Days. When a charterparty provides for laytime to be fixed or calculable this can be referred to a number of “days”. The number of days is sometimes called “laydays” but this term is better used for the “Laydays and Cancelling” clause.
Laytime can also be described in such a manner that it is neither fixed nor calculable, such as that the cargo is to be loaded “as fast as the ship can receive”. This has less certainty than the use of “days” (or hours). Under this heading in this chapter, different varieties of “days” will be discussed.
The word “day” is defined “in the Charterparty Laytime Definitions 1980” as: “a continuous period of 24 hours, which, unless the context otherwise requires, runs from midnight to midnight”.
All purposes. (“d.a.p.”). When laytime can be added together by the Charterer fur loading and discharging operations as if one total time is specified to cover both operations, this is “reversible laytime” and is referred to as the number of days. far all purposes In a laytime calculation based on reversible laytime a specific clause must the charterer the option and the charterer must exercise the option after declaring that he is doing so. Alternatively, some conduct of his may imply that he does not wish to exercise the option. An example of the latter situation would be where a charterparty contains the option to reverse laytime but the charterer claims and receives despatch at the loading port if the loading operations are completed before the laytime expires.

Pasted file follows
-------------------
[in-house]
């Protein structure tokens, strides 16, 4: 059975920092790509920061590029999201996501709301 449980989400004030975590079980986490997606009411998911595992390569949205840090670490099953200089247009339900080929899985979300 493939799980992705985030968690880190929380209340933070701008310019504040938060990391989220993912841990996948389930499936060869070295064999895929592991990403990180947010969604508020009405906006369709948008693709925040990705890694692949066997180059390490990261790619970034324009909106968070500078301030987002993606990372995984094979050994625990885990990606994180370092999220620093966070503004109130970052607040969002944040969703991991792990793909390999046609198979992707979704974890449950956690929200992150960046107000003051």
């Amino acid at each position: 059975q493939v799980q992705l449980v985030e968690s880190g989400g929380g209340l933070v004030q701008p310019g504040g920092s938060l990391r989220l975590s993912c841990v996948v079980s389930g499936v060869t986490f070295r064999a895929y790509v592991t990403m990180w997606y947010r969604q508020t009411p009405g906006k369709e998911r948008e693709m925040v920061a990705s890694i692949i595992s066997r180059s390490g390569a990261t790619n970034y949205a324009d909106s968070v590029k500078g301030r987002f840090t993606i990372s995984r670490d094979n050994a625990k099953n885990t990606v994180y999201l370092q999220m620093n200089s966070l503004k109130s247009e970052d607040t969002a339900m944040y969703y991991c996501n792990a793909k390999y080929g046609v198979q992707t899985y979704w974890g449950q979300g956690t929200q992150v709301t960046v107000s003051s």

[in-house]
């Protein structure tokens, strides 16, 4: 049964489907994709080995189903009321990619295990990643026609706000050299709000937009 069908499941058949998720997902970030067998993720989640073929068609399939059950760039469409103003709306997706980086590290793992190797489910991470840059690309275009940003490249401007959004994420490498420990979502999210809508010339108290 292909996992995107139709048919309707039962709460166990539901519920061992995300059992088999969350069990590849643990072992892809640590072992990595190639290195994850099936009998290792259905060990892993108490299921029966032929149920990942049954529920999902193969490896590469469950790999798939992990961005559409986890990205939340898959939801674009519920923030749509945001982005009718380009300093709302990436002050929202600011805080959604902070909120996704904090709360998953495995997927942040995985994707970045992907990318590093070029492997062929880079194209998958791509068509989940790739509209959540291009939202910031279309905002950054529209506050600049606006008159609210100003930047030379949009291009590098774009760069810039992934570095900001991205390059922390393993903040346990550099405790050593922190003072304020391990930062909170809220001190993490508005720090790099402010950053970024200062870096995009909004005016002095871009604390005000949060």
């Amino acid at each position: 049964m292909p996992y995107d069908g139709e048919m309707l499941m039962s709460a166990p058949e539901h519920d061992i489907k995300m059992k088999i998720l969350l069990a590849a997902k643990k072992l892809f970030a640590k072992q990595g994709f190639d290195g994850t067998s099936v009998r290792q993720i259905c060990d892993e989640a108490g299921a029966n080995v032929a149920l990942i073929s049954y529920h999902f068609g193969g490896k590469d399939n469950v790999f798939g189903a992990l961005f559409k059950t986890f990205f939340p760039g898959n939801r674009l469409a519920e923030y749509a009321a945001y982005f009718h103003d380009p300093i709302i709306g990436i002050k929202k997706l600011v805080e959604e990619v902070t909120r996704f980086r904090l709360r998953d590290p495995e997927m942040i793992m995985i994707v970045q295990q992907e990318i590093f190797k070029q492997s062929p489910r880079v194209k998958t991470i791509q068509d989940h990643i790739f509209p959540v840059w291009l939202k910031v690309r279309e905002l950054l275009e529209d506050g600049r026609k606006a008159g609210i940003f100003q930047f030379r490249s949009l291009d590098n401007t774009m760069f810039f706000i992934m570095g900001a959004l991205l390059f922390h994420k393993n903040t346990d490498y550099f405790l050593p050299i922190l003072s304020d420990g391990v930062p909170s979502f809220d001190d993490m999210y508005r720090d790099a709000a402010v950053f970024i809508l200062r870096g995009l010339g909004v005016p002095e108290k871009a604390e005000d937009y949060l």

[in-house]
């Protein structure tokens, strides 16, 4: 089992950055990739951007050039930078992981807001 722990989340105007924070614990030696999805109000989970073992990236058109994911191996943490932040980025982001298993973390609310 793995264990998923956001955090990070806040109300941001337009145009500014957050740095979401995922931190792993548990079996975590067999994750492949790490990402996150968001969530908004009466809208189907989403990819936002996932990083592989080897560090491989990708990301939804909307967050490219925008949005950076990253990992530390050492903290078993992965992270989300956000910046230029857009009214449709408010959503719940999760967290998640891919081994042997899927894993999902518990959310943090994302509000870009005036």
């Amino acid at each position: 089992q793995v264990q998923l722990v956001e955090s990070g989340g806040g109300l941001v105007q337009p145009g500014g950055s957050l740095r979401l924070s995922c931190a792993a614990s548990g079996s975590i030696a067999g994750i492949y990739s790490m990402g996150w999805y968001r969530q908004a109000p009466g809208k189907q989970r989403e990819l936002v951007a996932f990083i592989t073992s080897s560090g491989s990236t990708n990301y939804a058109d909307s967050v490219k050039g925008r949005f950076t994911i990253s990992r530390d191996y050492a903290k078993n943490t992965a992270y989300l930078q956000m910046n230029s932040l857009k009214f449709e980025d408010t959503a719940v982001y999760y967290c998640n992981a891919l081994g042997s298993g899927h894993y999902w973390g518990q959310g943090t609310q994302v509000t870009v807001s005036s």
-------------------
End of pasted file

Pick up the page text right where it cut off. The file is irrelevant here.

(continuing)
The expression “all purposes” should not be taken to refer to periods used which are exceptions to laytime, such as Sundays and Holidays.